• How are you adjusting to your new role?
  • Do you have any reservations about your responsibilities?
  • What methods are you using to communicate effectively with your team?
  • What are three words you'd use to describe your leadership style?

3. Long- and short-term goal topics

At the start of your professional mentorship, you should discuss your mentee's long- and short-term goals in their current position. You can also ask them questions about what their ambitions are within the company. After helping them brainstorm some ideas, work with them to create an individual development plan (IDP) that addresses a series of career aspirations. You can use this plan to help your mentee segment their goals into manageable steps.

  • What goals do you want to achieve within the next month?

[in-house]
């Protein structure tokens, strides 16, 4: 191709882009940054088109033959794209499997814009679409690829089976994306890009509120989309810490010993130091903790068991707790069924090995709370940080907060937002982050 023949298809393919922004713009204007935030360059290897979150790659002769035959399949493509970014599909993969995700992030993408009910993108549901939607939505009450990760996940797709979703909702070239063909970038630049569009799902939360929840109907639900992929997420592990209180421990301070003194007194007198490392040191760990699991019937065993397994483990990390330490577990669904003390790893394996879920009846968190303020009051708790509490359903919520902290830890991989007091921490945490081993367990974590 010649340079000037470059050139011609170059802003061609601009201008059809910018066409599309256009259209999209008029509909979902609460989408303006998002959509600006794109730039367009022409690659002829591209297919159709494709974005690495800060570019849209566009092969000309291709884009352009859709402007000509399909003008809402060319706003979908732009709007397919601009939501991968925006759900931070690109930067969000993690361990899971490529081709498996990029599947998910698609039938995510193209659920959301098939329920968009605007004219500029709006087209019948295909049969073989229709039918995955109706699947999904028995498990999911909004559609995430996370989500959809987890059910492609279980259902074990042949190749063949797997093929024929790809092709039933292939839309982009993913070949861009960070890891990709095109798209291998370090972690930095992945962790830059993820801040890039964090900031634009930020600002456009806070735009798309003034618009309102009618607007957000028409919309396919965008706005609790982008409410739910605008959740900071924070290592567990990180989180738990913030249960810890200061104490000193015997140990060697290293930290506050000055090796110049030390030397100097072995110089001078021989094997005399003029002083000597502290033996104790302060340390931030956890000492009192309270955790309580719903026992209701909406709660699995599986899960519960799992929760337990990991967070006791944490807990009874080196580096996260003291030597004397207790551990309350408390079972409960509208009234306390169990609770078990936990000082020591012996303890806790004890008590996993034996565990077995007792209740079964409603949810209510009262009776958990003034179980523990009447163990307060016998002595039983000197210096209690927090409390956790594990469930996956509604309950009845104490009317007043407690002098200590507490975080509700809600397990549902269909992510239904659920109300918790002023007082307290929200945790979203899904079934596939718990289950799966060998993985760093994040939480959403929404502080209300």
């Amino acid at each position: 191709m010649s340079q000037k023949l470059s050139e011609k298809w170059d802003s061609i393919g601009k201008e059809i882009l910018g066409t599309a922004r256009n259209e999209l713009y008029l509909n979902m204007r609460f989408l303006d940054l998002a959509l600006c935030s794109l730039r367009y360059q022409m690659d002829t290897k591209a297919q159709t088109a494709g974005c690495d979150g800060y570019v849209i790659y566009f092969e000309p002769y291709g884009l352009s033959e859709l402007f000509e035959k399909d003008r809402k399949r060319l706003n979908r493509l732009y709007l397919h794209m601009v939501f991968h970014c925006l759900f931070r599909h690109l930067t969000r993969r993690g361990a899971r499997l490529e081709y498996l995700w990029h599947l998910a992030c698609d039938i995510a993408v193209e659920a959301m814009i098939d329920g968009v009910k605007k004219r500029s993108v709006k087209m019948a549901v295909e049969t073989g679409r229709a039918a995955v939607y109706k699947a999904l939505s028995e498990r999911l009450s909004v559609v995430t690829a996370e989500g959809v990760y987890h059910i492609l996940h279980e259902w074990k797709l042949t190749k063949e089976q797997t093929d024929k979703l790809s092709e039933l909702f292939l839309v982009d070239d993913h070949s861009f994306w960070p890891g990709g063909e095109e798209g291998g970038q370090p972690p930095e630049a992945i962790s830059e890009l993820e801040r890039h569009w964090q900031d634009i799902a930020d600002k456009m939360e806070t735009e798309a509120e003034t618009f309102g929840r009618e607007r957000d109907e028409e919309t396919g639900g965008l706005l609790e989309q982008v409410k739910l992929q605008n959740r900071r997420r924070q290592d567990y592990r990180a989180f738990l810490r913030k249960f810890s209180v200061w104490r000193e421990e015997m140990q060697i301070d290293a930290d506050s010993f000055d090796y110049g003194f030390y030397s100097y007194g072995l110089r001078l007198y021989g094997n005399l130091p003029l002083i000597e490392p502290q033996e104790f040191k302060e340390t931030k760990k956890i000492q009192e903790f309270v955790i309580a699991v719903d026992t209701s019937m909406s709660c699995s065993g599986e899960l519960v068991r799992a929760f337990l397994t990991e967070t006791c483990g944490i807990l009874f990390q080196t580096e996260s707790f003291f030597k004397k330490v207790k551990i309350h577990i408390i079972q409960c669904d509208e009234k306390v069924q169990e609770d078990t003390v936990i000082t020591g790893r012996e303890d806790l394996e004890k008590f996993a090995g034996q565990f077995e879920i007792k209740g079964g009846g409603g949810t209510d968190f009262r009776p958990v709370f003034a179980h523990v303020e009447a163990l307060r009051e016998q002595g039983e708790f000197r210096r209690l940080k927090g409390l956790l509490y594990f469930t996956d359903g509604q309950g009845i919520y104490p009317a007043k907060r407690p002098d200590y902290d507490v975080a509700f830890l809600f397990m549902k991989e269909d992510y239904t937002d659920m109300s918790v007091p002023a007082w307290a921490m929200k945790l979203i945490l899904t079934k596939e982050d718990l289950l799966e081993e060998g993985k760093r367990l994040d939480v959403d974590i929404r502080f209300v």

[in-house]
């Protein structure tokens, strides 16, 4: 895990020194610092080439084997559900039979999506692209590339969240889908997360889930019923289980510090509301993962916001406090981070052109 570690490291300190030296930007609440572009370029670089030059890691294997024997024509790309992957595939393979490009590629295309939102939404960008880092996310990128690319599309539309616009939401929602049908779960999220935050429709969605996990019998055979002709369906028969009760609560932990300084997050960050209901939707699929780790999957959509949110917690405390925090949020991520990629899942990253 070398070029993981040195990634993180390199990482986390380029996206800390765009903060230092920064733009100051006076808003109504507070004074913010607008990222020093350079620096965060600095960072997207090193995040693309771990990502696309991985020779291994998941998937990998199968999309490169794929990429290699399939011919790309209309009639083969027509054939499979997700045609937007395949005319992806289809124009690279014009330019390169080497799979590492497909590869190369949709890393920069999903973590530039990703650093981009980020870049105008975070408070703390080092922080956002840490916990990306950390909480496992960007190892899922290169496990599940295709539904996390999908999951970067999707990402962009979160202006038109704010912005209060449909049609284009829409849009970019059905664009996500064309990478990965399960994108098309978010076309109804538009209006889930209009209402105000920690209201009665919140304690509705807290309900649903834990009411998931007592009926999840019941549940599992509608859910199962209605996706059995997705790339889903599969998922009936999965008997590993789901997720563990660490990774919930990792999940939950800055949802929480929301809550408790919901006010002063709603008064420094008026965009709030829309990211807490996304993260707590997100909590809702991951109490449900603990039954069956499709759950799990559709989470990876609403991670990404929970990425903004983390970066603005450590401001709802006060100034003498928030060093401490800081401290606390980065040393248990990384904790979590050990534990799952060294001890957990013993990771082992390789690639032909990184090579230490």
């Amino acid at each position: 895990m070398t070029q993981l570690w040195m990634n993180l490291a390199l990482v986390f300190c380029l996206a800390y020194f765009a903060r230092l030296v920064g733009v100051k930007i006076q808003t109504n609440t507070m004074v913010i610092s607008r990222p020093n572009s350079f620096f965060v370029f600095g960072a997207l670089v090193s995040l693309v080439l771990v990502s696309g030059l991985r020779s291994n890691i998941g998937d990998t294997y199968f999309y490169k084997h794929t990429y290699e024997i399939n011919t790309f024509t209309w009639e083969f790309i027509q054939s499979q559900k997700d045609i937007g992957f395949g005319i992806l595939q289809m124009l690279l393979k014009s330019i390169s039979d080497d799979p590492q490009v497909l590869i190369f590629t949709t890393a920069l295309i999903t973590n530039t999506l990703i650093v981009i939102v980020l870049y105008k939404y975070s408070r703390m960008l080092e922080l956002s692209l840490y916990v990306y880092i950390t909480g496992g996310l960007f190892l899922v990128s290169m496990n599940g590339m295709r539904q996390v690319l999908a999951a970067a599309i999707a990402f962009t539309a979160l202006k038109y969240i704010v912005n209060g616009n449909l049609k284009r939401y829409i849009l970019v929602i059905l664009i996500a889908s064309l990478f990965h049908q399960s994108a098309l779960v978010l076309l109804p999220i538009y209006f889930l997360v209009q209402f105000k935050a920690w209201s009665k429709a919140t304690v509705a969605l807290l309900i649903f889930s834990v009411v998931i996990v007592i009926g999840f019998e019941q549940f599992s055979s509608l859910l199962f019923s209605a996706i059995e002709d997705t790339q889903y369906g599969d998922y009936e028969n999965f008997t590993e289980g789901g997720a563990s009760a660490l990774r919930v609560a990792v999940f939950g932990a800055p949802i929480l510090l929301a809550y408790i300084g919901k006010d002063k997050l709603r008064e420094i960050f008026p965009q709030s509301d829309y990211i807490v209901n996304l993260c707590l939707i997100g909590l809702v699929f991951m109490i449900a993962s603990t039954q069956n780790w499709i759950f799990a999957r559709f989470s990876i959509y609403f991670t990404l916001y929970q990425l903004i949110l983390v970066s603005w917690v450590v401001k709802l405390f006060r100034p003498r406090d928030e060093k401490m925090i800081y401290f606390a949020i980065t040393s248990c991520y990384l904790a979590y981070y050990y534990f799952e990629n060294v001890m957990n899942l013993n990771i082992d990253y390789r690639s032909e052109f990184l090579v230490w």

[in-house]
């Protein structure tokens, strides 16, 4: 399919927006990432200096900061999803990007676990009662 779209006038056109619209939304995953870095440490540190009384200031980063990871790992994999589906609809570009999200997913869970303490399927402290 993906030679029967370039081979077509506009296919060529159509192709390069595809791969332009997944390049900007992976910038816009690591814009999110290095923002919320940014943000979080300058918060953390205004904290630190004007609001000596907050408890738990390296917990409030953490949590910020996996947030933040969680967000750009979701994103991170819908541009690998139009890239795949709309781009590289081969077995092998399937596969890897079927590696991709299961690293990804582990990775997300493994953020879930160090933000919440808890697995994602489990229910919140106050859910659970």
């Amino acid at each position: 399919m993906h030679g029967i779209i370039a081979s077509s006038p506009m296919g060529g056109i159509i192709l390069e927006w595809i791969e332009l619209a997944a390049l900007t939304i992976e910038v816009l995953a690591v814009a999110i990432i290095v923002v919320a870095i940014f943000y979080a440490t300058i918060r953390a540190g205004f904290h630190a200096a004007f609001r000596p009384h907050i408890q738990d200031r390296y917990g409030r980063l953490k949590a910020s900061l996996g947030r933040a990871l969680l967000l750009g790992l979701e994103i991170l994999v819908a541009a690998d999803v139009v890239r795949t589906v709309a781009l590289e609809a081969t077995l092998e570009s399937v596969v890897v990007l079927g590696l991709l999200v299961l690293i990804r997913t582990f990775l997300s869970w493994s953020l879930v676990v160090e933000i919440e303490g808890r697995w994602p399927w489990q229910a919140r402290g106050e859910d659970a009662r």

• What quantitative goals do you want to achieve within six months?
  • How do you measure your success?
  • What other roles would you be interested in within the company?

Related: How to Be a Good Mentor

4. Company-related topics

Talking to your mentee about your company's policies and culture could potentially be a useful topic for discussion, especially if they are new to the company you work for or want to apply for internal promotions. Ask them if they have any questions about the company, its values, key stakeholders, company environment or growth opportunities. This could generate an ongoing conversation and could help your mentee better understand the company and how to perceive their role within it.

  • How would you define the company culture? Does it resonate with you?
  • How do you see your role benefiting the company?
  • What areas of the company do you think could be improved through your role?